So close to the goal, Richard the Spirits of the Dead, Edward IV, Brother George and Mistress Shore appear and haunt him like a curse. They prophesy that he will have to atone for his misdeeds and that one day, at “Bosworth”, he would be killed by a dead man himself. When the mind of Lady-in-waiting Shore merges with Anne's body for a moment, Richard is so confused that, mistaking Anne for the returning lady-in-waiting, he strangles his own wife in a frenzy of madness. Richard now consults the Moorish doctor and magician Tire, who predicts that he will one day be king. Tire soon finds out that the villainous Richard is in danger of falling into insanity. Worried about the safety of Prince Edward and his brother, he informs Sir Jasper, a young aristocrat who is looking after the young king and his brother. Jasper therefore consults with his girlfriend Lady Margaret and develops a plan to save the royal offspring. He manages to get the young Duke of York and his mother free, but he is captured as well as the underage King Edward V. Also Lady Margaret, who wanted to seek the help of her father Thomas Stanley, the Earl of Derby , falls into Richard's clutches.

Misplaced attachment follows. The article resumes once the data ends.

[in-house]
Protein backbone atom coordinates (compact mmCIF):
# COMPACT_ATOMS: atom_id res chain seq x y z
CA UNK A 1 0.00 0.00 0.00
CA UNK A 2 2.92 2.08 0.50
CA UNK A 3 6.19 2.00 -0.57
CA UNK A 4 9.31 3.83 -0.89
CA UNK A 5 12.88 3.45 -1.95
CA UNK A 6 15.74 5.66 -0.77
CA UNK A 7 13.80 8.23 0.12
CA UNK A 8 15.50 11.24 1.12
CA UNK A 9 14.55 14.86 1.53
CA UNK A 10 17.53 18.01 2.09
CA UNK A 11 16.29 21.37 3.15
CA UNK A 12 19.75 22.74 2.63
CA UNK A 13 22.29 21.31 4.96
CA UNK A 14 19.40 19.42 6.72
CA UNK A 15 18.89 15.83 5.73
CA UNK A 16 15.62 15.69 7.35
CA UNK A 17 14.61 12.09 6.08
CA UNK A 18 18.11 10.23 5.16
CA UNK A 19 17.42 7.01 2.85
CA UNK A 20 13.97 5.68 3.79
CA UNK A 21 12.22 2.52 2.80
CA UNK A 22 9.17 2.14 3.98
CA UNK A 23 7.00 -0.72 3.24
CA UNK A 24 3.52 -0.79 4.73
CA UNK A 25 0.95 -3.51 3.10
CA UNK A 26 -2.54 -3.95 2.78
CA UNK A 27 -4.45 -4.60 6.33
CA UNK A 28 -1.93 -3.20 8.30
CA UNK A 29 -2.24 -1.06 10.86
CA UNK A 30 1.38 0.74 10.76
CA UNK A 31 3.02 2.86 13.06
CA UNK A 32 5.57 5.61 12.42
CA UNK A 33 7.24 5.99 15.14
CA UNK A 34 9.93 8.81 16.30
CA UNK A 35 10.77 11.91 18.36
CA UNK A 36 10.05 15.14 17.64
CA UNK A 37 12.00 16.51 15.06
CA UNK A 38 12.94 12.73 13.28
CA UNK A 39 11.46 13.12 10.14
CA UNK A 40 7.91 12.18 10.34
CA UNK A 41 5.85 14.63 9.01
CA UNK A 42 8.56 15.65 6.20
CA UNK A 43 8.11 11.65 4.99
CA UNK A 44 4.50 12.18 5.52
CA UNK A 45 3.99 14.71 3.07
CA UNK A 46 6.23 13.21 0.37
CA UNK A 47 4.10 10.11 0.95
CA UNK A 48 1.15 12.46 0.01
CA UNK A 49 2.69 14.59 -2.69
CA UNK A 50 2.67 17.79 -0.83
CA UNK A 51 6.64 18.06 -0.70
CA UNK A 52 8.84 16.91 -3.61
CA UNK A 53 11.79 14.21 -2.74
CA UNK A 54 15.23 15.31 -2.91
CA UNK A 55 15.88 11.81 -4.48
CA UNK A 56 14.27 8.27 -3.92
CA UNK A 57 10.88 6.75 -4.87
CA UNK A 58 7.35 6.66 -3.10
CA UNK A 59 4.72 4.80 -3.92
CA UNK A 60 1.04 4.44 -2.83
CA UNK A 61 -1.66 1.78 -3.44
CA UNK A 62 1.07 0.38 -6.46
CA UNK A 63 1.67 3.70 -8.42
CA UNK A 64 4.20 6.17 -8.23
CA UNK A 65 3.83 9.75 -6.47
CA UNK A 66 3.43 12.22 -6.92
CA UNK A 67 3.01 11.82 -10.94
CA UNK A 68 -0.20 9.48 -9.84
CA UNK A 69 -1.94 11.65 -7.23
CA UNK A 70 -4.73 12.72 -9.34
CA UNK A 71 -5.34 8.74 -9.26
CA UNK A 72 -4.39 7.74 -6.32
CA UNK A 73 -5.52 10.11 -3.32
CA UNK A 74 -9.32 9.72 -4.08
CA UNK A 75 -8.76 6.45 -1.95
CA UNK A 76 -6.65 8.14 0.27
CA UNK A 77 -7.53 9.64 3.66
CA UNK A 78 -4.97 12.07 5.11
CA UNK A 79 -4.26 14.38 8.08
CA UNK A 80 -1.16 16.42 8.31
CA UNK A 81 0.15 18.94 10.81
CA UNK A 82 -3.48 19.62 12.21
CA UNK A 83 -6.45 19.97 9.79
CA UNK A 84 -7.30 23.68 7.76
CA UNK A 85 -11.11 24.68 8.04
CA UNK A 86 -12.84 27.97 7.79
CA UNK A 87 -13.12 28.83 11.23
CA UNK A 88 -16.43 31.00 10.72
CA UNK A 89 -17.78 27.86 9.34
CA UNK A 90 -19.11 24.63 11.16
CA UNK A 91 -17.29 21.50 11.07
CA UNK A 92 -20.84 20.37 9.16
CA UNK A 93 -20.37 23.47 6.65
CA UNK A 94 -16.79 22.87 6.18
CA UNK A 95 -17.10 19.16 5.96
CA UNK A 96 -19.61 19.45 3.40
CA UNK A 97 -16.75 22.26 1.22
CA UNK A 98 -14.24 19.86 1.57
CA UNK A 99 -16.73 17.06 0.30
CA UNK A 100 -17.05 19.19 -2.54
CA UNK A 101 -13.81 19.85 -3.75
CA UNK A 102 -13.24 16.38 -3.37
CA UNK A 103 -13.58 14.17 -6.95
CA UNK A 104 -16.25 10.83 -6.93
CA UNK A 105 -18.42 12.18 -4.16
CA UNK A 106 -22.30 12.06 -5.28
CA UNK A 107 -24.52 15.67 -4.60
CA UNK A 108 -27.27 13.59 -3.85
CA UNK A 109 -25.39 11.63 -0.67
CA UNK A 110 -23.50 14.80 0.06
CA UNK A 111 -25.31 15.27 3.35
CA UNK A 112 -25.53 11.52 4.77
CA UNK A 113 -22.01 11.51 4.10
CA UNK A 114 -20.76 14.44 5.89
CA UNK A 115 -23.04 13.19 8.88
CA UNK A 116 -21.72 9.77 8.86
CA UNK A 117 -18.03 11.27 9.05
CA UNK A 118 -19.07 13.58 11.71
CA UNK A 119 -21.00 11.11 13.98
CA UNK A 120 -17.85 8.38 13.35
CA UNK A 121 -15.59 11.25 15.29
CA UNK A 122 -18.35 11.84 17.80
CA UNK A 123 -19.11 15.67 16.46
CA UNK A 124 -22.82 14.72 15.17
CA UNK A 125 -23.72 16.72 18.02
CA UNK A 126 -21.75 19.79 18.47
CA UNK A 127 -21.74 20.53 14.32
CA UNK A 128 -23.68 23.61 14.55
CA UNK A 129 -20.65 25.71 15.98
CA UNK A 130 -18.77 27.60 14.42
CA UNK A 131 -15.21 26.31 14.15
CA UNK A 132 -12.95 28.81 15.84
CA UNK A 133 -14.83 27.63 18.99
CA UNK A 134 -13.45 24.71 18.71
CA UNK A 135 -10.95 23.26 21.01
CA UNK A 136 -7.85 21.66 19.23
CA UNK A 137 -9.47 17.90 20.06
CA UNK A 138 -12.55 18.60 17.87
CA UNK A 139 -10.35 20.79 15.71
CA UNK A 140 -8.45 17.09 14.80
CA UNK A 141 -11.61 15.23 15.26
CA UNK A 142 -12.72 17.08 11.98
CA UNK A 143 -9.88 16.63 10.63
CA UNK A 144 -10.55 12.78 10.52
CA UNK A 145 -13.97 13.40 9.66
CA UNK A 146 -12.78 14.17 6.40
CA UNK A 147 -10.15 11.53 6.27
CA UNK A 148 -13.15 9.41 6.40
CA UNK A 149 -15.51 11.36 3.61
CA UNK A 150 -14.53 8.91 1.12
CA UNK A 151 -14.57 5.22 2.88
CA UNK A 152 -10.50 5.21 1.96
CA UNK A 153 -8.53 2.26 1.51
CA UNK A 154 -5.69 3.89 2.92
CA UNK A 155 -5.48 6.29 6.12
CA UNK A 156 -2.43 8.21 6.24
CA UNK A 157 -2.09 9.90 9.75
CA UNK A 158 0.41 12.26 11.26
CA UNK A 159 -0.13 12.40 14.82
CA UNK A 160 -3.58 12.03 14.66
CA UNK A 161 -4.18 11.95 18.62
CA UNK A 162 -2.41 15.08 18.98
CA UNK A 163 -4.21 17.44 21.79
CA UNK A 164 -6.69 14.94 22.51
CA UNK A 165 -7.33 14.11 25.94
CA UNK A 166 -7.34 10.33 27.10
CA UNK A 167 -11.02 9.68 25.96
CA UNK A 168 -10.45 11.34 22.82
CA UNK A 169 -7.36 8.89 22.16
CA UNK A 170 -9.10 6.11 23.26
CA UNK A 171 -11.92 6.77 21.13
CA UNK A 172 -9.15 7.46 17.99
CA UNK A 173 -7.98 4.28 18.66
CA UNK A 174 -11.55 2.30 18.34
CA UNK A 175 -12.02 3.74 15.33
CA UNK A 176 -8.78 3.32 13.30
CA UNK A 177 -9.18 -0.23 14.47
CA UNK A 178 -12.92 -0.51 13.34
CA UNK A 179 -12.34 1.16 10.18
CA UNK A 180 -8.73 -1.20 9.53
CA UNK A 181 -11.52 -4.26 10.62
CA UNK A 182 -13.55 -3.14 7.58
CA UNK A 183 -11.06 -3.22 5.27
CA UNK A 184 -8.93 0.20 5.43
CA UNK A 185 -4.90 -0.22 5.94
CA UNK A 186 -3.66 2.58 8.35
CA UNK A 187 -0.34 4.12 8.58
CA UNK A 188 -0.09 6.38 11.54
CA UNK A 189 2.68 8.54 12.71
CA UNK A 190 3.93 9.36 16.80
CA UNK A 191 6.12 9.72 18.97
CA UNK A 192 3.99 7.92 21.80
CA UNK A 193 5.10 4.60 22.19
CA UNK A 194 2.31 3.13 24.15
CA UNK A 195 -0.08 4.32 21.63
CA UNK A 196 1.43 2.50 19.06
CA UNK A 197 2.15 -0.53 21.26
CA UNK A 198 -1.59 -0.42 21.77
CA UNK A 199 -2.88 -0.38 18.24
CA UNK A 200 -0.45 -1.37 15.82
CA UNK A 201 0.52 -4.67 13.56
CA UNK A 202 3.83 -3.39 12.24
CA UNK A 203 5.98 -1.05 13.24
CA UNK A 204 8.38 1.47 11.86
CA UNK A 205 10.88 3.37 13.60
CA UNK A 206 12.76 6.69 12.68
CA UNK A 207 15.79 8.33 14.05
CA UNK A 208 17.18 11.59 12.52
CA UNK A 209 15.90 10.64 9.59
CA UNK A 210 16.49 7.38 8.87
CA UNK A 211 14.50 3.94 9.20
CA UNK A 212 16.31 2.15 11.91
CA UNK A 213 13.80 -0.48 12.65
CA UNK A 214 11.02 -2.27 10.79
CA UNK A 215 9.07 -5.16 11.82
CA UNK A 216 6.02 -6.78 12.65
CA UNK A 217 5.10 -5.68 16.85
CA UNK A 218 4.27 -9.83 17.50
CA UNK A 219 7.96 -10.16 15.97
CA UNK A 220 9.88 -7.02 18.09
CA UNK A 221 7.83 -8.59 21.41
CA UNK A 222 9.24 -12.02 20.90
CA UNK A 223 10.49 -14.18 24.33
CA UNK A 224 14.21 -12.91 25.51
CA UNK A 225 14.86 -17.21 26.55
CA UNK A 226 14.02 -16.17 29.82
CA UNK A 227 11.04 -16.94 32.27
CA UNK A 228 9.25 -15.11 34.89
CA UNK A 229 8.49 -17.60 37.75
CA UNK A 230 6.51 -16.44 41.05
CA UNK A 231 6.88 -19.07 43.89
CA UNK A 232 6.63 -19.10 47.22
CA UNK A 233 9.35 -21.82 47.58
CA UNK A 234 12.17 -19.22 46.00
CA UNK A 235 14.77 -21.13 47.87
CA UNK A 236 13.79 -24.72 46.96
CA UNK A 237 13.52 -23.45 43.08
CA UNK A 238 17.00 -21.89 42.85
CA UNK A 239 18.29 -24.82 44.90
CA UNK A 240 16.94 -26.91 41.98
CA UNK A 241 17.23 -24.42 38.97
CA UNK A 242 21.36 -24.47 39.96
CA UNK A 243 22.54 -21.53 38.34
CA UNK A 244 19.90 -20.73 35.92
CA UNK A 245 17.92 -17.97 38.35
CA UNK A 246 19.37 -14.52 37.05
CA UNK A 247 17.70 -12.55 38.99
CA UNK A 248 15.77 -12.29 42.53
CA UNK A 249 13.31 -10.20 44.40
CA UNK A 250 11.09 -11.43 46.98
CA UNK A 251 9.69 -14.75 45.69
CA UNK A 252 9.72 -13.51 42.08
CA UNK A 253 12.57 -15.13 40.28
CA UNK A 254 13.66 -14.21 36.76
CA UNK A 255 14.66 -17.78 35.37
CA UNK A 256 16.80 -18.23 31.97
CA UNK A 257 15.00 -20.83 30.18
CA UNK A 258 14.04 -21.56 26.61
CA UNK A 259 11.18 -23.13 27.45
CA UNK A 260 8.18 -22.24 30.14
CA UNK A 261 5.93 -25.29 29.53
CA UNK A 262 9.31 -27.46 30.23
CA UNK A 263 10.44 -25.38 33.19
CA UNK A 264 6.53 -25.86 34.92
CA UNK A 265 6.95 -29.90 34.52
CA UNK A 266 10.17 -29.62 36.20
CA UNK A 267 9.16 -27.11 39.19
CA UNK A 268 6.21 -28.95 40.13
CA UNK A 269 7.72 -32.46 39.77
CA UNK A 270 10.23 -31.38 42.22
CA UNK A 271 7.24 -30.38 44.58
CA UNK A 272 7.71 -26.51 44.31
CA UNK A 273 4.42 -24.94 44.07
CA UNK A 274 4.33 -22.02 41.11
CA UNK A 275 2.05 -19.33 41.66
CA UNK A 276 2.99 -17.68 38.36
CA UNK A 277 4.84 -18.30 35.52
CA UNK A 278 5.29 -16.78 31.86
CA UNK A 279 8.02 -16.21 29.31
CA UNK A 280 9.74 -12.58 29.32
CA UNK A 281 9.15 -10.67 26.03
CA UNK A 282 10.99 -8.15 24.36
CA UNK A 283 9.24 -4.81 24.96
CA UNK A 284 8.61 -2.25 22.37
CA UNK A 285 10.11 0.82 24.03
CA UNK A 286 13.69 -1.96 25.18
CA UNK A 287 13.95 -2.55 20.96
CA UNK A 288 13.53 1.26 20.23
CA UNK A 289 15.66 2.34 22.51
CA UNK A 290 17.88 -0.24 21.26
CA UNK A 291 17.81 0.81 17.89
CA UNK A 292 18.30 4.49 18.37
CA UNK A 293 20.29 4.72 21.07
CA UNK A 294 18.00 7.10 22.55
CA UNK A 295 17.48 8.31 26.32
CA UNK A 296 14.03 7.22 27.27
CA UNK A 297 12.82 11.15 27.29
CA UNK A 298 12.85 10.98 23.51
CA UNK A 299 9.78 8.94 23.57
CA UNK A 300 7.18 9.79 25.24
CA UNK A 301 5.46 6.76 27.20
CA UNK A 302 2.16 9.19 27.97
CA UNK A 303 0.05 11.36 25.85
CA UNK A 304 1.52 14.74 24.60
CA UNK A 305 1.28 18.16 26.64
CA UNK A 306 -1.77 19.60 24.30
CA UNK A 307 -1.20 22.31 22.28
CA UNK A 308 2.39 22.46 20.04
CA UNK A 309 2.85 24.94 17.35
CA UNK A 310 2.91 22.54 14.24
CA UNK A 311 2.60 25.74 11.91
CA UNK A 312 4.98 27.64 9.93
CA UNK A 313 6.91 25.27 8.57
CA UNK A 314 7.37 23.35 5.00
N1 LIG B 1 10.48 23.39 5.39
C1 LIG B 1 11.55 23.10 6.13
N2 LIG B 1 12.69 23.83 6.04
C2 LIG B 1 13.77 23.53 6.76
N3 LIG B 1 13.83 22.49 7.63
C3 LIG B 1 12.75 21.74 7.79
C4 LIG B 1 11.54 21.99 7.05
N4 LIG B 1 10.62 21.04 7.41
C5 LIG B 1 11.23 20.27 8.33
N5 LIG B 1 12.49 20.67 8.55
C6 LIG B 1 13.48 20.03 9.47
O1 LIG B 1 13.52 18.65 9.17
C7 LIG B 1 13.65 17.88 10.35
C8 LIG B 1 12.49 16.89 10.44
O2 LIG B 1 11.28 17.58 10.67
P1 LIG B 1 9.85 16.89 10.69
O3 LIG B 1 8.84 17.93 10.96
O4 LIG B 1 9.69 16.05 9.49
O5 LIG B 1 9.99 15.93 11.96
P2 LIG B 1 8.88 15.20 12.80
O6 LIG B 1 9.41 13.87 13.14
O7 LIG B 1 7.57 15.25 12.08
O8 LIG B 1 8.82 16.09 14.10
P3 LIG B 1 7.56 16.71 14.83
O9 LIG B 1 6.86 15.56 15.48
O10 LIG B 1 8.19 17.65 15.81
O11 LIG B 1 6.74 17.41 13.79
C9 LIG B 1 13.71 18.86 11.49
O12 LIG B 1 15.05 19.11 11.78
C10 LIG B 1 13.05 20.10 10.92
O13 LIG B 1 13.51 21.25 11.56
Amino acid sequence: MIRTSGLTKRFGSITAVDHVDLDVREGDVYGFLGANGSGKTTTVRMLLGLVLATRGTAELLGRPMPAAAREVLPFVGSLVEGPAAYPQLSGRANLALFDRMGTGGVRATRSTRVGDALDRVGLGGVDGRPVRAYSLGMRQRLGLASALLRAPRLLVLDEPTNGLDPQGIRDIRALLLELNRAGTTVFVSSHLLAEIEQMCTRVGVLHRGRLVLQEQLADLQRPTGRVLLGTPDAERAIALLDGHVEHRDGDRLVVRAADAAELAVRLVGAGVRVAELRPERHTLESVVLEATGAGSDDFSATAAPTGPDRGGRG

Richard spares the imprisoned Jasper because he needs him to negotiate with the Earl, who plays an important role in the kingdom. Thomas Stanley's support for Richard in his role as protector of the minor king is essential, but the Earl has so far refused it. The archbishop has meanwhile given protection to the young king brother, the Duke of York, and his mother at Westminster Abbey. Richard puts massive pressure on the prince of the church to deliver the royal offspring to him. Sir Richard Ratcliffe, as ruthless as his namesake and sidekick, helps him with this. The Protector thinks he is about to reach his destination and now murders both princes in their beds. Now finally the way is free to become King of England yourself. Now, however, the ghosts of the two youngest youthful murder victims also haunt him. They lure him onto the battlements of the Tower of London in order to let him fall down from there. At the last moment the Duke of Buckingham rescues him there, but he himself has doubts about the new king's mental health. The Duke talks to Richard Ratcliffe and says that both should join Thomas Stanley to overthrow the king. But Ratcliffe reveals Buckingham's plan to King Richard, who then arrests the duke and has him tortured to death.